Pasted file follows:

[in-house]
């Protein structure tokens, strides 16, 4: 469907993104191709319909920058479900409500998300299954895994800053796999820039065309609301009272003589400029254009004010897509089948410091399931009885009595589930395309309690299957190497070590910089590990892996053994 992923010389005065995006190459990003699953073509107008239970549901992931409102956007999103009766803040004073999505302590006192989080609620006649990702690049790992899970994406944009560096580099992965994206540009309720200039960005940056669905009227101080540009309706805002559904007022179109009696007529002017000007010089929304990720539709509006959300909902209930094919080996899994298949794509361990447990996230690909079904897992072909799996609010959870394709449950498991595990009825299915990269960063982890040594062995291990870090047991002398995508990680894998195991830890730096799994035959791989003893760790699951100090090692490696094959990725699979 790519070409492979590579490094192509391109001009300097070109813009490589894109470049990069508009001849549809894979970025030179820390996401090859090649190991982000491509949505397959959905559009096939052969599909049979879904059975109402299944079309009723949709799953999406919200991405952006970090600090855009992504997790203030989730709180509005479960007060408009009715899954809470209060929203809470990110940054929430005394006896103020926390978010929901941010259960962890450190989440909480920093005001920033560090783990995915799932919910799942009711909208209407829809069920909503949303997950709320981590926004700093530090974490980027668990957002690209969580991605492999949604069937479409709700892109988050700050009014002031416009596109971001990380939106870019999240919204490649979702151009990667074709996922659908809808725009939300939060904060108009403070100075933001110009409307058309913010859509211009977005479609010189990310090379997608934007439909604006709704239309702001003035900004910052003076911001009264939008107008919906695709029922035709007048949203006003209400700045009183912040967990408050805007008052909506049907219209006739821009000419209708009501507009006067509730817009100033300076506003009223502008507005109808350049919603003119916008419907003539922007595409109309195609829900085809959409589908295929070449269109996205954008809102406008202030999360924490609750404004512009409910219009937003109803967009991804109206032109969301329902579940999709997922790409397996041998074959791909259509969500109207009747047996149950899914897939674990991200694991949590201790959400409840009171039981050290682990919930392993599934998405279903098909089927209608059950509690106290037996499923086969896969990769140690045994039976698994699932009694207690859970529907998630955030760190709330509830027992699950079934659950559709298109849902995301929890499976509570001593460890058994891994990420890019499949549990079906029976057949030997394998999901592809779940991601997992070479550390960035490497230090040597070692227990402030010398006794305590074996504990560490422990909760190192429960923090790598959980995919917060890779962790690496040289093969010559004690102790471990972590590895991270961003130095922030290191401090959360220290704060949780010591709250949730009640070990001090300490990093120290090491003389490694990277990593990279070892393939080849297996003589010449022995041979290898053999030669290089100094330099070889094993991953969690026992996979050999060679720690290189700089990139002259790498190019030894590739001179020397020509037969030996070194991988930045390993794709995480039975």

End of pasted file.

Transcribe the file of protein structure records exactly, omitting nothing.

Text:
[in-house]
């Protein structure tokens, strides 16, 4: 469907993104191709319909920058479900409500998300299954895994800053796999820039065309609301009272003589400029254009004010897509089948410091399931009885009595589930395309309690299957190497070590910089590990892996053994 992923010389005065995006190459990003699953073509107008239970549901992931409102956007999103009766803040004073999505302590006192989080609620006649990702690049790992899970994406944009560096580099992965994206540009309720200039960005940056669905009227101080540009309706805002559904007022179109009696007529002017000007010089929304990720539709509006959300909902209930094919080996899994298949794509361990447990996230690909079904897992072909799996609010959870394709449950498991595990009825299915990269960063982890040594062995291990870090047991002398995508990680894998195991830890730096799994035959791989003893760790699951100090090692490696094959990725699979 790519070409492979590579490094192509391109001009300097070109813009490589894109470049990069508009001849549809894979970025030179820390996401090859090649190991982000491509949505397959959905559009096939052969599909049979879904059975109402299944079309009723949709799953999406919200991405952006970090600090855009992504997790203030989730709180509005479960007060408009009715899954809470209060929203809470990110940054929430005394006896103020926390978010929901941010259960962890450190989440909480920093005001920033560090783990995915799932919910799942009711909208209407829809069920909503949303997950709320981590926004700093530090974490980027668990957002690209969580991605492999949604069937479409709700892109988050700050009014002031416009596109971001990380939106870019999240919204490649979702151009990667074709996922659908809808725009939300939060904060108009403070100075933001110009409307058309913010859509211009977005479609010189990310090379997608934007439909604006709704239309702001003035900004910052003076911001009264939008107008919906695709029922035709007048949203006003209400700045009183912040967990408050805007008052909506049907219209006739821009000419209708009501507009006067509730817009100033300076506003009223502008507005109808350049919603003119916008419907003539922007595409109309195609829900085809959409589908295929070449269109996205954008809102406008202030999360924490609750404004512009409910219009937003109803967009991804109206032109969301329902579940999709997922790409397996041998074959791909259509969500109207009747047996149950899914897939674990991200694991949590201790959400409840009171039981050290682990919930392993599934998405279903098909089927209608059950509690106290037996499923086969896969990769140690045994039976698994699932009694207690859970529907998630955030760190709330509830027992699950079934659950559709298109849902995301929890499976509570001593460890058994891994990420890019499949549990079906029976057949030997394998999901592809779940991601997992070479550390960035490497230090040597070692227990402030010398006794305590074996504990560490422990909760190192429960923090790598959980995919917060890779962790690496040289093969010559004690102790471990972590590895991270961003130095922030290191401090959360220290704060949780010591709250949730009640070990001090300490990093120290090491003389490694990277990593990279070892393939080849297996003589010449022995041979290898053999030669290089100094330099070889094993991953969690026992996979050999060679720690290189700089990139002259790498190019030894590739001179020397020509037969030996070194991988930045390993794709995480039975």